Stay updated on road closures inside the GSMNP here.

7. Formal footwear can be problematic.

Formal footwear is not the best choice for weddings in the Great Smoky Mountains National Park. We recommend shoes that are flat and easy to walk in for the wedding party and your guests. If you wish to wear formal footwear, change into it at the last minute. This may be a fun chance to wear rhinestone sneakers or personalized hiking boots. Get creative but most importantly, stay safe.

8. Hire the right photographer.

Jake Schick Productions
Photo courtesy of Jake Shick Productions

Getting married in the Smoky Mountains gives couples access to its unique landscapes and scenery. Get the most out of your wedding photos by picking a local photographer who specializes in the area. A local photographer will know the best locations for photos, offer credible insight, and know the best times for lighting and other technical considerations. He or she will also know where and what to avoid during a photography session inside the national park.

Ask if the photographer you hire is certified to work inside the park’s boundaries for a ceremony or photo shoot within the park.

9. Opt for romance.

Willow + Rove wedding photographer in the Smoky Mountains
Photo courtesy of Willow + Rove

The Smoky Mountains are stunning and the lush landscape is a romantic backdrop for weddings. Inside the park, look for streams, waterfalls, and panoramic overlooks to set the mood for your wedding day. Not only will the setting enhance the atmosphere, but it will also automatically give you beautiful images and memories from your wedding day. Plus, it will give you a special spot to return to as you revisit the area for anniversaries.

Our favorite romantic sites for weddings in the Great Smoky Mountains National Park are:
Cataract Falls

The trail to reach Cataract Falls leaves from Sugarlands Visitors Center, which means your guests will have plenty of parking, restroom facilities before and after the hike, and an overall fun destination to enjoy. Learn more about Sugarlands Visitors Center here. Furthermore, the trail to Cataract Falls is fairly level and less than a mile long. This makes it a wise choice for groups with children and seniors. Cataract Falls is a 25-foot waterfall and there is plenty of space for your wedding guests to spread out and enjoy the ceremony.

Oconaluftee Overlook

Overlooks in the Smoky Mountains offer the panoramic views we crave, and Oconaluftee Overlook will not disappoint. This overlook is easy to get to. It is located directly on Newfound Gap Road, which is the route from Gatlinburg,TN to Cherokee, NC.

The overlook is near Newfound Gap Overlook, which is also an approved wedding site inside the national park. However, Oconaluftee Overlook will be less crowded than Newfound Gap Overlook. The Oconaluftee Overlook parking area is small, so choose this site for an intimate ceremony. It is especially romantic during spring and summer when the wildflowers are in bloom.

Oconaluftee Overlook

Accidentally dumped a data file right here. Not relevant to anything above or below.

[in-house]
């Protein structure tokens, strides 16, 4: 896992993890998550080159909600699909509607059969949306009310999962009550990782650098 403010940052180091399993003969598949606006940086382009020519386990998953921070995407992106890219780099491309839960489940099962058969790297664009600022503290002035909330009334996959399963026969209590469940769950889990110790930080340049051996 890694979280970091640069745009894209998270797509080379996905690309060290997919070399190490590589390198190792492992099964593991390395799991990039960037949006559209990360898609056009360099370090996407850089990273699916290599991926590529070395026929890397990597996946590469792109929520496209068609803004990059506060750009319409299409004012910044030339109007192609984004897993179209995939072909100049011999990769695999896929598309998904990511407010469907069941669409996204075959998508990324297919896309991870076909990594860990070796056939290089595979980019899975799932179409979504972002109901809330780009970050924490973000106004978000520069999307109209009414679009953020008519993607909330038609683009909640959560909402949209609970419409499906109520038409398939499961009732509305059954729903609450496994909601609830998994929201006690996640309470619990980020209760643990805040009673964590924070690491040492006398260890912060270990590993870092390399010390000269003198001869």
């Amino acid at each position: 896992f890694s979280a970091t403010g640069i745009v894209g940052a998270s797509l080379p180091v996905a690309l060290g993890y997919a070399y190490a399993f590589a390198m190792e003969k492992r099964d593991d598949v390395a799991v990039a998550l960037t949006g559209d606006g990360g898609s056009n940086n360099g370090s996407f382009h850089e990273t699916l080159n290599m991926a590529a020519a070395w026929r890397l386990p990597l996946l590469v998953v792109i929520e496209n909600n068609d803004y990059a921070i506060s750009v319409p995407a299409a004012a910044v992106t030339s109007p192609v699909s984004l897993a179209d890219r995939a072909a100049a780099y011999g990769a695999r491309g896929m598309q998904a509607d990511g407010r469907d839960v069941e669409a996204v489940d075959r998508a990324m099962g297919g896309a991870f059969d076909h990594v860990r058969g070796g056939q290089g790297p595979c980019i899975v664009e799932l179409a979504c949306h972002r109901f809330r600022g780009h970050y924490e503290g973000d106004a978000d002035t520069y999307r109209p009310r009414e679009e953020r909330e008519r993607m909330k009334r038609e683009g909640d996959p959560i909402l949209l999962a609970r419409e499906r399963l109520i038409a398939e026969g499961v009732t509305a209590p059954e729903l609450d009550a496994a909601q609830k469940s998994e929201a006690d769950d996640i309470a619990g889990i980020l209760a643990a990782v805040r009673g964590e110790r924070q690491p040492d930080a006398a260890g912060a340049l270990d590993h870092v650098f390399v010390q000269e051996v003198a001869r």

Oconaluftee Overlook – Photo credit: Amy Morton
Primitive Baptist Church in Cades Cove

Cades Cove is one of the most popular destinations in the GSMNP, so your guests will be thrilled with this choice. Before and after your ceremony, your party can spend the day hiking and seeing the sights in Cades Cove. The park service has approved all the churches in Cades Cove, but they are in high demand. Additionally, they limit weddings to one per day. If you wish to say your vows where some of the original Smoky Mountain settlers did generations ago, submit your application far in advance and be flexible with your dates.

Churches like the Primitive Baptist Church in Cades Cove offer a nostalgia that you cannot find elsewhere. The historic buildings are set in a landscape with towering mountain views, wildlife, and a cozy atmosphere that sets the stage for a romantic ceremony. Without the glitz of a traditional venue, these churches put the focus on the wedding couple.

10. Plan a reception at a local event venue or restaurant.

As stated earlier, a special use permit for a wedding inside the national park is for the ceremony only. It does not allow for a reception of any kind unless your ceremony is in a picnic area. We recommend planning a catered reception at a nearby event venue in Gatlinburg like Margaritaville Resort or celebrating at a restaurant like The Melting Pot or Ole Red.

The Melting Pot Gatlinburg
Photo courtesy of The Melting Pot Gatlinburg

Getting Married in the Great Smoky Mountains National Park

As with any government department, there are stiff regulations for activities inside the national park. Learn more here and do not be discouraged: a wedding inside the Great Smoky Mountains National Park is worth the extra effort.

Watch this informative video to see why with just a little more planning, you can have a spectacular wedding ceremony in the national park.

View the interactive map and see the complete list of ceremony sites in the park’s guidelines to find your perfect location. It’s the biggest day of your life, so why not go the extra mile to say your vows in the magical land of the Smoky Mountains?

Congratulations from the Smoky Mountain Wedding Association

Do you have extra questions about getting married inside the national park? Contact a local wedding planner in the Smoky Mountains for help coordinating your dream wedding.

The Smoky Mountain Wedding Association would like to congratulate you on your engagement and welcome you to the wedding capital of the South! Learn more about us here and follow us on Facebook for even more wedding planning tips.

Authored in Appalachia || Amy Morton


Comments are closed